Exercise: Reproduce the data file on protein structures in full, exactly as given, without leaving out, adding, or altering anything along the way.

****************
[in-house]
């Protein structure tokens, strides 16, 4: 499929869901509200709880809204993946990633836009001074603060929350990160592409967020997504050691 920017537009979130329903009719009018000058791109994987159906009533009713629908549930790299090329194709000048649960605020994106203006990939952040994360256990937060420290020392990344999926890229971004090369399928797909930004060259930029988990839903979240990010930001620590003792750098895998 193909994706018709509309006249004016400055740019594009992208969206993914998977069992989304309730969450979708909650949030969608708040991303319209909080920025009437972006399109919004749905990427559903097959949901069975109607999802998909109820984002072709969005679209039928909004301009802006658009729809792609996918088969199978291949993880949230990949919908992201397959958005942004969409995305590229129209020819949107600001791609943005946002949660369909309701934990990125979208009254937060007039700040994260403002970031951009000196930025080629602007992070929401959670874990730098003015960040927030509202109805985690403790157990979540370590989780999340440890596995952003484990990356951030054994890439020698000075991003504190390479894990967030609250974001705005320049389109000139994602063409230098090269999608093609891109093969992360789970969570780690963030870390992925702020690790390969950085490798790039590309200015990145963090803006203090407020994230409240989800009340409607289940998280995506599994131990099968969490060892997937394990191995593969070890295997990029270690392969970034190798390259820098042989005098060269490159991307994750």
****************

[in-house]
């Protein structure tokens, strides 16, 4: 499929869901509200709880809204993946990633836009001074603060929350990160592409967020997504050691 920017537009979130329903009719009018000058791109994987159906009533009713629908549930790299090329194709000048649960605020994106203006990939952040994360256990937060420290020392990344999926890229971004090369399928797909930004060259930029988990839903979240990010930001620590003792750098895998 193909994706018709509309006249004016400055740019594009992208969206993914998977069992989304309730969450979708909650949030969608708040991303319209909080920025009437972006399109919004749905990427559903097959949901069975109607999802998909109820984002072709969005679209039928909004301009802006658009729809792609996918088969199978291949993880949230990949919908992201397959958005942004969409995305590229129209020819949107600001791609943005946002949660369909309701934990990125979208009254937060007039700040994260403002970031951009000196930025080629602007992070929401959670874990730098003015960040927030509202109805985690403790157990979540370590989780999340440890596995952003484990990356951030054994890439020698000075991003504190390479894990967030609250974001705005320049389109000139994602063409230098090269999608093609891109093969992360789970969570780690963030870390992925702020690790390969950085490798790039590309200015990145963090803006203090407020994230409240989800009340409607289940998280995506599994131990099968969490060892997937394990191995593969070890295997990029270690392969970034190798390259820098042989005098060269490159991307994750």